A ‘gut-wrenching’ experience

Ray Place reflected on the Black Saturday bushfires a decade after they destroyed 1300 hectares of farmland at Weerite-Pomborneit.

Ray Place stood in a lookout tower on Mount Porndon on Black Saturday and watched his own farm burn.

The long-time country firefighter and Weerite community member had watched the February 2009 blaze burn along the train lines until it reached Church Road, and his gut dropped when the wind changed and blew it north.

“I watched the whole thing unfold,” he said.

“It was a bit gut-wrenching; I watched 300 acres of my land get burnt,” he said.

“My wife was home, but thankfully it was the back half of the farm away from the house or the dairy.”

Mr Place soon left the tower to join CFA firefighters on the ground, as they worked overtime to protect Weerite and Pomborneit district residents, homes and livestock from the fast-moving fire.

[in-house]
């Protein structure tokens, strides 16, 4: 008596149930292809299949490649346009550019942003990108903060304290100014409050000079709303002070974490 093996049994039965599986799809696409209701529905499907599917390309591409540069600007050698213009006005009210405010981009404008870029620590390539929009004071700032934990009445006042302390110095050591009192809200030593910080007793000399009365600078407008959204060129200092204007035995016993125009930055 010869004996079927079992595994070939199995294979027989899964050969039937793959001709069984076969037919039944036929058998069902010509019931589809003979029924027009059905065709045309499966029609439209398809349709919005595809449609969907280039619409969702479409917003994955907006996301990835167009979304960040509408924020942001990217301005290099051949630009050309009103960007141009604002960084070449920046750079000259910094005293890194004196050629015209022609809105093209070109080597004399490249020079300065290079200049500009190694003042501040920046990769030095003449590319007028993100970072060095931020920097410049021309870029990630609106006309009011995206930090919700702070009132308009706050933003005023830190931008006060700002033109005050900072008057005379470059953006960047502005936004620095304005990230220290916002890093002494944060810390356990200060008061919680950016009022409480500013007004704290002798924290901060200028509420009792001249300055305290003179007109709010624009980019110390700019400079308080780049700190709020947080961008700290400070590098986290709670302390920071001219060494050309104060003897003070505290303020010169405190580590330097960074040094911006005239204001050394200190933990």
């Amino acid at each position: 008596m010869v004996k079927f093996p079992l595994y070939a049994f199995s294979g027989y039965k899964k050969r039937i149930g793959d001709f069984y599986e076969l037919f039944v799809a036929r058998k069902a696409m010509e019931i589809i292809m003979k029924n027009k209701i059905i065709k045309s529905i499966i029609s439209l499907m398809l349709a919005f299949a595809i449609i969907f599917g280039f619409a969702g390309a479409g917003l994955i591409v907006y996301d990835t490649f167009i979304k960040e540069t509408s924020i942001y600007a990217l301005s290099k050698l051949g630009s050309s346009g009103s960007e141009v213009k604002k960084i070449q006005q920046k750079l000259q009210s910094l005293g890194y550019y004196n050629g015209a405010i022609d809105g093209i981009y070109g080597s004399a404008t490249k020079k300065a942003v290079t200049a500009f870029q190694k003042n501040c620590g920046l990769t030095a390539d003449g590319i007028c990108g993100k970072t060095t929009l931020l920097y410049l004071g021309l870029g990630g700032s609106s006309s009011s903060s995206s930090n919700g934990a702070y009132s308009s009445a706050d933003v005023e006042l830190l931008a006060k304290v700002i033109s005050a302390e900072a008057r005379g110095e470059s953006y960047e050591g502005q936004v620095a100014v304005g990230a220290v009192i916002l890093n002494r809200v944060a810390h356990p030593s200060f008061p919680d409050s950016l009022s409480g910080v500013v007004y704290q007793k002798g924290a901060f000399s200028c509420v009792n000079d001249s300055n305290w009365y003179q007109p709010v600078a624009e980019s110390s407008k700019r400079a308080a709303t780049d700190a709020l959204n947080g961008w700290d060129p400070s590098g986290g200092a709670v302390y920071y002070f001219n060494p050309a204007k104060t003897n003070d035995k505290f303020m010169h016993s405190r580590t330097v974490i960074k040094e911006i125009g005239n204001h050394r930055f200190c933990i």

“I’d say we were well prepared; all the local CFA brigades were manned, and from the point when the fire started to when the trucks hit the road would have been less than a minute,” he said.

“Most of the locals are CFA volunteers and all are pretty switched on when it comes to a bad day around here.

“If the lights start flickering, we know something has happened – that’s our first sign,” he said.

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